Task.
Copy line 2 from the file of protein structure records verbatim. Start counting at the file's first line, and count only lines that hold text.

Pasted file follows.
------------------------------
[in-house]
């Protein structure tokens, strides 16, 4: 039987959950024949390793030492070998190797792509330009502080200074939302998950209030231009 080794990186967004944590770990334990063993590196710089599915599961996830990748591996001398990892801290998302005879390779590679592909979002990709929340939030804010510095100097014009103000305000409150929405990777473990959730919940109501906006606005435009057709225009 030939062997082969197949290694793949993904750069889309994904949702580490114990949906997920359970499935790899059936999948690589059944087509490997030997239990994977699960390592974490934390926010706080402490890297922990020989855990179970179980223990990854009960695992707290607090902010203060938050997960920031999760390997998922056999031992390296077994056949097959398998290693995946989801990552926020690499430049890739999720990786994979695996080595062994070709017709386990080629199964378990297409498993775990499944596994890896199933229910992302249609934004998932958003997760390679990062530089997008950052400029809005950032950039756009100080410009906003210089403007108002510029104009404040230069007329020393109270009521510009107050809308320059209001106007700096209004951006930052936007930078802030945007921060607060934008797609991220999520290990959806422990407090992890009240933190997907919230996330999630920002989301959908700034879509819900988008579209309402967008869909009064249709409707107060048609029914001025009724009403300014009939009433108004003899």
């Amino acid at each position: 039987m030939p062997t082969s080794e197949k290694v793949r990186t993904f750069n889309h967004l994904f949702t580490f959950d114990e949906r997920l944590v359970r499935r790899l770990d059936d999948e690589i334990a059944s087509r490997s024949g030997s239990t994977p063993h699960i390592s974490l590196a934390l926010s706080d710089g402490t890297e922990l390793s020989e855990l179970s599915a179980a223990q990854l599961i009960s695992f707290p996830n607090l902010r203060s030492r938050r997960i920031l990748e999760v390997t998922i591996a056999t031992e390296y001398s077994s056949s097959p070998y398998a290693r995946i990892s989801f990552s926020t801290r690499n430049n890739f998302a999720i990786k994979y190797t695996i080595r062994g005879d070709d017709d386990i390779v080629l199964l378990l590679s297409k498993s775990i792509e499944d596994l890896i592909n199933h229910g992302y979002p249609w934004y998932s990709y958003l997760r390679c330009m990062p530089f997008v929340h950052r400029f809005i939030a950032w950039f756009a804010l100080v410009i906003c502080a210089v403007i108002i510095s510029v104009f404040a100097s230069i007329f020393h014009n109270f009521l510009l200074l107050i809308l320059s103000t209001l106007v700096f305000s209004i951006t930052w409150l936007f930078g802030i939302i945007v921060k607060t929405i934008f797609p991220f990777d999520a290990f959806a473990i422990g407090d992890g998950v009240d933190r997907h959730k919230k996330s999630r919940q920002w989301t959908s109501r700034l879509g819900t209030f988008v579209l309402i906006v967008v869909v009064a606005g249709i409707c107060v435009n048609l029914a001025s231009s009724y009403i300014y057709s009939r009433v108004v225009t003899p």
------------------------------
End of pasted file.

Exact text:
């Protein structure tokens, strides 16, 4: 039987959950024949390793030492070998190797792509330009502080200074939302998950209030231009 080794990186967004944590770990334990063993590196710089599915599961996830990748591996001398990892801290998302005879390779590679592909979002990709929340939030804010510095100097014009103000305000409150929405990777473990959730919940109501906006606005435009057709225009 030939062997082969197949290694793949993904750069889309994904949702580490114990949906997920359970499935790899059936999948690589059944087509490997030997239990994977699960390592974490934390926010706080402490890297922990020989855990179970179980223990990854009960695992707290607090902010203060938050997960920031999760390997998922056999031992390296077994056949097959398998290693995946989801990552926020690499430049890739999720990786994979695996080595062994070709017709386990080629199964378990297409498993775990499944596994890896199933229910992302249609934004998932958003997760390679990062530089997008950052400029809005950032950039756009100080410009906003210089403007108002510029104009404040230069007329020393109270009521510009107050809308320059209001106007700096209004951006930052936007930078802030945007921060607060934008797609991220999520290990959806422990407090992890009240933190997907919230996330999630920002989301959908700034879509819900988008579209309402967008869909009064249709409707107060048609029914001025009724009403300014009939009433108004003899």